The Consumer Price Index (CPI) declined 0.1% in May, with the core CPI declining by the same amount. These slight declines were a moderation from the sharper declines seen in March and April, when the COVID-induced economic shutdown was first taking effect. We have seen an apparent bottoming of economic activity in May, and the CPI news is in line with that.
Where have prices declined on net over the last three months? Besides the obvious area of gasoline and other fuels (down 16.8% over March-May), we have also seen noticeable declines for apparel (-8.8%), most types of furniture (-1.8%), recreational commodities (-1.7%, sporting goods, toys, books, etc.), personal care commodities (-0.6%, toothpaste, hair spray, etc.), transportation (-9.9%, fares and car rental), and hotel rooms (-14.7%). At the same time, there have been net price increases for food (+2.5%), alcoholic beverages (+1.6%), shelter (+0.8%), medical care (+1.6%), appliances (+0.5%) and other household equipment (+1.8%).
The price increases for recreational services are surprising, given that recreation, passenger travel, accommodations and food service have been hit so hard by the shutdown. As already stated, prices for travel and accommodations have declined fairly sharply. For food services, their product costs have risen, so one would not expect big declines there. However, with most theaters and sports venues closed and with prices for recreational equipment declining, the 3.3% non-annualized increase in costs of admission over the last three months is a surprise.
Still, across the range of a complex economy such as ours, there are always going to be surprises. Generally, what happened in May is that price declines moderated for those sectors (listed above) that have seen declining prices. Did price increases intensify in May for those sectors raising their prices? No, they didn’t.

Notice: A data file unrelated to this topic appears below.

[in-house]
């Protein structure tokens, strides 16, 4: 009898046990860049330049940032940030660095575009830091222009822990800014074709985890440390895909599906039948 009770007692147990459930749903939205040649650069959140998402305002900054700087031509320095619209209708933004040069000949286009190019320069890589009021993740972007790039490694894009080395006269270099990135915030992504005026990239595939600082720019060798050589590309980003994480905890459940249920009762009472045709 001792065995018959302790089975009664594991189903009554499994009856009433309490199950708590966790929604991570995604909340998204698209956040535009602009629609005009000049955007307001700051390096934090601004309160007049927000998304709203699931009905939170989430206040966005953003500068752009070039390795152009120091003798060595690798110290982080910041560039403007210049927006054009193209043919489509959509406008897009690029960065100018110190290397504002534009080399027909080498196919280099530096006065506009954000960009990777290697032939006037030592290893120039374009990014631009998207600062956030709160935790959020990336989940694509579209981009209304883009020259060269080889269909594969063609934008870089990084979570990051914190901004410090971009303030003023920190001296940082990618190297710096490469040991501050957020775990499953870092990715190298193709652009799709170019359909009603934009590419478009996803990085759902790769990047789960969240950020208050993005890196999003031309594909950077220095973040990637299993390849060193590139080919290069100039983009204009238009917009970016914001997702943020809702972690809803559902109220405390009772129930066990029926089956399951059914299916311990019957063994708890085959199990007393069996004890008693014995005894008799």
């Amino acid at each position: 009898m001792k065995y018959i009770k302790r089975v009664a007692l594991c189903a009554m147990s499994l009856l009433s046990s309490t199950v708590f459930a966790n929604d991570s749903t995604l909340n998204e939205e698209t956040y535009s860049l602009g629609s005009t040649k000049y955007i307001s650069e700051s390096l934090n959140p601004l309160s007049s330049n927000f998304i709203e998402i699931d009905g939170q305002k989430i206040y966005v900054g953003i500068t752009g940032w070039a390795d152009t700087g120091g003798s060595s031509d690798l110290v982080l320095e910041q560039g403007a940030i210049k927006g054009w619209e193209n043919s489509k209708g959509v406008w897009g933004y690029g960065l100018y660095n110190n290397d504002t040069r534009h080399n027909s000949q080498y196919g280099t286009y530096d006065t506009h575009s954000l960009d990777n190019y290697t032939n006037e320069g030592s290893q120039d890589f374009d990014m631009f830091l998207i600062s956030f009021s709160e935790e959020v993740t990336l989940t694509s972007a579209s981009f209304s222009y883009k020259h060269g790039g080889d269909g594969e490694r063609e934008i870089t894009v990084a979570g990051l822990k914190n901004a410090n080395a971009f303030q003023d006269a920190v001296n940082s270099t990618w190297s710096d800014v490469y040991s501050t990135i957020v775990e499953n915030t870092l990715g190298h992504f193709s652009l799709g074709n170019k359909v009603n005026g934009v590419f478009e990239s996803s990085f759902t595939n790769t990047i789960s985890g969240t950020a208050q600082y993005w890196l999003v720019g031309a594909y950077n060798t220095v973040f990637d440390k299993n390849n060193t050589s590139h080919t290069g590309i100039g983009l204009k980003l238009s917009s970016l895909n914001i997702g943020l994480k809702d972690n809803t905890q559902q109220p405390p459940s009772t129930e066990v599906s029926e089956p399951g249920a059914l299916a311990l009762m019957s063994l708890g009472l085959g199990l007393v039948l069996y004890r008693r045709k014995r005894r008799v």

The May “moderation” in the CPI does not look anything like a transition from deflation to inflation. Rather, again, with the contractionary effects of the shutdown waning/peaking, it looks like downward pressures on prices in most sectors are also waning.
In the chart, you can see declines in prices for both commodities and services over recent months. The truly extraordinary thing about the recession of the last three months has been the dramatic hit to the usually tranquil service sector. This shows up clearly in the CPI data here.
Will the Fed’s recent aggressive action stir higher inflation down the road? Our answer is a provisional “no.” What has been called Fed stimulus is actually just accommodation of a tremendous demand for precautionary balances by businesses. So, for now, the Fed’s actions have merely staved off a more severe deflation rather than generated inflationary pressures. However, that can change, and someday the Fed may have to put the proverbial toothpaste back into the tube.